Prior to 1886, many a horserace bared the title of an important human figure within the sport. However, the Eclipse Stakes, which will be run for the 122nd time in 2019, was one of the first in Britain and Ireland to be named after one of racings true equine greats.
Horseracing was different in Eclipse’s, the equine stars day, with racing generally over distances now more suited to the jumps: between two and four miles. The race, now the Coral-Eclipse, has advanced and is being contested over a mile-and-a-quarter of Sandown’s turf and is the first middle distance Grade One in Britain that opens its doors for the Classic generation to mix it with the older boys and girls.
A place in history remains reserved for the first ever winner of the contest, Charles Jousiffe’s Bendigo. Despite 13 decades passing from his success, he is still the only six-year-old to emerge victorious, ensuring he is still the oldest horse to have won the race. Indeed, those fresh from competing in the Classics in the same or previous season begun dominating the Eclipse until 1969, when the five-year-old Wolver Hollow interrupted the trend and passed the post first.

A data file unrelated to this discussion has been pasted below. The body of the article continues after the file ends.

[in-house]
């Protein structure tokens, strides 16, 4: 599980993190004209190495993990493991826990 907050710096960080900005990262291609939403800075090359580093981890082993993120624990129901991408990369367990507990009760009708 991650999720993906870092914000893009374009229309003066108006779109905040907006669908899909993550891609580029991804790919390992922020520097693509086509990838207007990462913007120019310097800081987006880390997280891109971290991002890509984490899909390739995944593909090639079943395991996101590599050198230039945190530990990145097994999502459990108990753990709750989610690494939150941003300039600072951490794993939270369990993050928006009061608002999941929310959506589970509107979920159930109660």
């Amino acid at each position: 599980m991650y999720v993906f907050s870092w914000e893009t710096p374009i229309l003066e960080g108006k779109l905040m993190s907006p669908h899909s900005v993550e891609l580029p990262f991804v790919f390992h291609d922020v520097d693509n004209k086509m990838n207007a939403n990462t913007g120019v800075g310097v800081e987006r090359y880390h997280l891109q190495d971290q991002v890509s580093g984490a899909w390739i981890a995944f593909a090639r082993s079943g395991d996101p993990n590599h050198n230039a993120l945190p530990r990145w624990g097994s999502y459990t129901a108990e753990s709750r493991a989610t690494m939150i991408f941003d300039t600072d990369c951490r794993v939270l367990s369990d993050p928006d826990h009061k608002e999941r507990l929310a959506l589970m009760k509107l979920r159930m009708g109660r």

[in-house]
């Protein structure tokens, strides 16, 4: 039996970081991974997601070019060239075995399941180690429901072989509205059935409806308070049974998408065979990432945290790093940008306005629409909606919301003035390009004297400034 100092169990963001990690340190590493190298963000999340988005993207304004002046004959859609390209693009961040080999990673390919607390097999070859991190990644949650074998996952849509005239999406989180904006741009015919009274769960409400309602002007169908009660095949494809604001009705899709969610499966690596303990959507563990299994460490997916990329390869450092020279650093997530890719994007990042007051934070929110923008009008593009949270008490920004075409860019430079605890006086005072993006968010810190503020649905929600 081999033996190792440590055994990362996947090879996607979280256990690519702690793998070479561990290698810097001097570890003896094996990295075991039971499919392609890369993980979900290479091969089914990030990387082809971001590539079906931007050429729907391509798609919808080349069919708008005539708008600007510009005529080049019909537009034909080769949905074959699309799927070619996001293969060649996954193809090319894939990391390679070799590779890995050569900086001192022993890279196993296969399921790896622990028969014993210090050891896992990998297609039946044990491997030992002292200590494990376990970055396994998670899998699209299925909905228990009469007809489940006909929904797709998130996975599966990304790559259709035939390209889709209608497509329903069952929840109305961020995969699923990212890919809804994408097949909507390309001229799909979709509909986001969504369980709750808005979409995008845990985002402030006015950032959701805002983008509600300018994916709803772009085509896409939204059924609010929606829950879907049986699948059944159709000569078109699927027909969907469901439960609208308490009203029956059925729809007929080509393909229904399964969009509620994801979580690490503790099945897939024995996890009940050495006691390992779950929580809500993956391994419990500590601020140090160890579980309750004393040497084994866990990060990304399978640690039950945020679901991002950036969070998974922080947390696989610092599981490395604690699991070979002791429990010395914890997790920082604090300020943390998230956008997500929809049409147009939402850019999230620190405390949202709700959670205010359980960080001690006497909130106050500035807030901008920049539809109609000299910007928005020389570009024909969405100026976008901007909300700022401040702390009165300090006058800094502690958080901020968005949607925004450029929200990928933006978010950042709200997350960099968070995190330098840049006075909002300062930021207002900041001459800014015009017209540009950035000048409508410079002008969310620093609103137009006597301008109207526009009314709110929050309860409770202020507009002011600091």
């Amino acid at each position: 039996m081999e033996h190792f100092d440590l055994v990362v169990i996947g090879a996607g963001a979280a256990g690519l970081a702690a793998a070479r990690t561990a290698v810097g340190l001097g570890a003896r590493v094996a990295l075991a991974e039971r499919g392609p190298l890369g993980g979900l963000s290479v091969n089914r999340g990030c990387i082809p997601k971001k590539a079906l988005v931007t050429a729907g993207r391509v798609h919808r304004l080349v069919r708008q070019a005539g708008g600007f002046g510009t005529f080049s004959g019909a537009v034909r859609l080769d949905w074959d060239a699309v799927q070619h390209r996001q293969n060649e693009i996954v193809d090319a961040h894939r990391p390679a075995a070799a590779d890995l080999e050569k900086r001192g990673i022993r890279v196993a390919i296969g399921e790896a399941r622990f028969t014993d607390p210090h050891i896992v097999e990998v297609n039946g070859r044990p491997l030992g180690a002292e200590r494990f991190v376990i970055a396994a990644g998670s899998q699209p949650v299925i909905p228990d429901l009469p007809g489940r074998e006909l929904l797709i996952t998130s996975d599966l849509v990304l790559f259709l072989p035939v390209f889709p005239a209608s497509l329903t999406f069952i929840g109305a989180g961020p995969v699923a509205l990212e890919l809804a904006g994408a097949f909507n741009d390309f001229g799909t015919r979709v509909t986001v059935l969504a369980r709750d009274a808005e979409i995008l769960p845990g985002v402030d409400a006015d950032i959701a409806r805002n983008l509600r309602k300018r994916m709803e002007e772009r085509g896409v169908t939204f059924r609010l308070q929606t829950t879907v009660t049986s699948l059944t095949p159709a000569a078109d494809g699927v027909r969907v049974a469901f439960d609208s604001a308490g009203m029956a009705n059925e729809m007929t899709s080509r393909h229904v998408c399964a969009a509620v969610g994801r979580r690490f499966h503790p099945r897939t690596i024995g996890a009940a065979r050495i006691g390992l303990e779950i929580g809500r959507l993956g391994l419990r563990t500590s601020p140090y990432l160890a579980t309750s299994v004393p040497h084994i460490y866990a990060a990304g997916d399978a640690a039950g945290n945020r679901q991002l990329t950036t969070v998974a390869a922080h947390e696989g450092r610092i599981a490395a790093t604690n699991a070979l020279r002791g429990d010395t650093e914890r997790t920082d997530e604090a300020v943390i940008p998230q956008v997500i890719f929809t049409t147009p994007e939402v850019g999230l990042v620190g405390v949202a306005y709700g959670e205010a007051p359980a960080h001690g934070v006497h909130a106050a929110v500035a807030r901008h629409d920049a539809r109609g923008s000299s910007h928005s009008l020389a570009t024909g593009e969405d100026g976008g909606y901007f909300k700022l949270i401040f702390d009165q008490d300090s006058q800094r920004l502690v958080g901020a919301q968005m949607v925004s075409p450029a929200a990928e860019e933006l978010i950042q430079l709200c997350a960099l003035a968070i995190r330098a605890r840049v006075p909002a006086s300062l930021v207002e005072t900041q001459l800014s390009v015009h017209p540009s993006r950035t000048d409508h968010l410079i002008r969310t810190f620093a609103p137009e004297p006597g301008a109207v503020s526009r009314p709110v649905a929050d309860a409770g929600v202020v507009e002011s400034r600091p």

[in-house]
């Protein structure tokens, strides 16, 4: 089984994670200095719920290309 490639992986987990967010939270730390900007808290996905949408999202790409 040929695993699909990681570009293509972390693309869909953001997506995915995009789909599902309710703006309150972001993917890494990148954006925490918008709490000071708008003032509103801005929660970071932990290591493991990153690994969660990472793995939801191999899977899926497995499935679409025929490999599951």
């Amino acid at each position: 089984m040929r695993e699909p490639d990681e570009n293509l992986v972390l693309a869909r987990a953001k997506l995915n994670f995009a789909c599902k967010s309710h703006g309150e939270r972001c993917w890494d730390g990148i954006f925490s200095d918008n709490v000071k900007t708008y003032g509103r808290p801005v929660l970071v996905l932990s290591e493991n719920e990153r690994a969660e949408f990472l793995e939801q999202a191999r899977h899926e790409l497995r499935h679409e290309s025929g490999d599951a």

Wolver Hollow was a first winner for the legendary Sir Henry Cecil and a fifth for Lester Piggott. He is, perhaps unsurprisingly, the winningest jockey in the race’s history with seven victories, the first coming at the tender age of 15 when riding Mystery to win in 1951.
For all his immense worth, Cecil’s claim to three victories in this race is far surpassed by two similarly decorated individuals. Alec Taylor Jr, who achieved a clean sweep of triumphs in the five Classics, won the race on six occasions, including three on the bounce between 1919-21. Then, we look at Sir Michael Stoute, who continues to break records to this day, earning his sixth win in the race with Ulysses in 2017.
Multiple wins have been achieved easily enough by the human participants, but the Eclipse has proven notoriously difficult to win more than once. No horse has ever won three Eclipses and only five horses, Orme (1892, 1893), Buchan (1919, 1920), Polyphontes (1924, 1925), Mtoto (1987, 1988) and Halling (1995, 1996) have doubled up on original victories.
Due to the race’s consistency in terms of track over the years, the Eclipse has become a fascinating contest in which to compare the times of its winners. It is fitting for such a race that the incomparable Sea The Stars holds the record for being fastest on the clock (2:03.4) during his golden year, 2009. Although the career of Brigadier Gerard is hardly the worst for being technically the slowest victory of all time (not every running was officially timed).
2019’s winner will be seeking to emulate last year’s hero Roaring Lion, who went on to be crowned European Horse of the Year. However, John Gosden’s grey is already in exalted company within the Eclipse’s parade of champions.
Buy tickets for Coral-Eclipse Day on the 6 July.
Our guest article is written by Joe Napier, a media student and blogger.
Read more by Joe on his blog, 20yearoldtiptser.wordpress.com.